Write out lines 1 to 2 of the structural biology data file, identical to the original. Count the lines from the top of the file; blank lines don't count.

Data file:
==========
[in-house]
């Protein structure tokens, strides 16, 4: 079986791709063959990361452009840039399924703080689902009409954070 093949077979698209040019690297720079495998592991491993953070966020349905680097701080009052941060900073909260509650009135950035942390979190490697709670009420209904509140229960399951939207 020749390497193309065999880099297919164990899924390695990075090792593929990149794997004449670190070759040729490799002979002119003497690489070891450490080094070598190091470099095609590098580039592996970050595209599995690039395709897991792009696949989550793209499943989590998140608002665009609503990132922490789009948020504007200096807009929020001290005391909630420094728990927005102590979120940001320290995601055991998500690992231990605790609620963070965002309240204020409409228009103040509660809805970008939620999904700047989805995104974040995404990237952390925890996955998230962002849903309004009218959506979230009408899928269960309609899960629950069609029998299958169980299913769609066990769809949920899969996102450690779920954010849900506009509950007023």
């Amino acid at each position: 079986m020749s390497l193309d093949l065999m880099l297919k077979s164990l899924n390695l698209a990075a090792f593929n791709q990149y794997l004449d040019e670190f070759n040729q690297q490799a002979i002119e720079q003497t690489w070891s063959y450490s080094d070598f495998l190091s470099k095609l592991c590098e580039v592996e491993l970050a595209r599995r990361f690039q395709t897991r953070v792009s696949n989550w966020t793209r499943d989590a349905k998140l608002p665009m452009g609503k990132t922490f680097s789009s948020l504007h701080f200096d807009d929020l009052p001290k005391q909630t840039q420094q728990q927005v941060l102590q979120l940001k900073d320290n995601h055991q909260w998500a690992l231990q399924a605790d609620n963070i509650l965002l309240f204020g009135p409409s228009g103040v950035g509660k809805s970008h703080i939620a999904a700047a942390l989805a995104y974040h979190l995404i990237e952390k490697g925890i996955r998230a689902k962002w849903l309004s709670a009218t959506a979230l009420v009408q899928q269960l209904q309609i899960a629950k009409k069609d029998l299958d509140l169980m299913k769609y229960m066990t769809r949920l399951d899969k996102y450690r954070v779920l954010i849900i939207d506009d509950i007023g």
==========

[in-house]
């Protein structure tokens, strides 16, 4: 079986791709063959990361452009840039399924703080689902009409954070 093949077979698209040019690297720079495998592991491993953070966020349905680097701080009052941060900073909260509650009135950035942390979190490697709670009420209904509140229960399951939207 020749390497193309065999880099297919164990899924390695990075090792593929990149794997004449670190070759040729490799002979002119003497690489070891450490080094070598190091470099095609590098580039592996970050595209599995690039395709897991792009696949989550793209499943989590998140608002665009609503990132922490789009948020504007200096807009929020001290005391909630420094728990927005102590979120940001320290995601055991998500690992231990605790609620963070965002309240204020409409228009103040509660809805970008939620999904700047989805995104974040995404990237952390925890996955998230962002849903309004009218959506979230009408899928269960309609899960629950069609029998299958169980299913769609066990769809949920899969996102450690779920954010849900506009509950007023």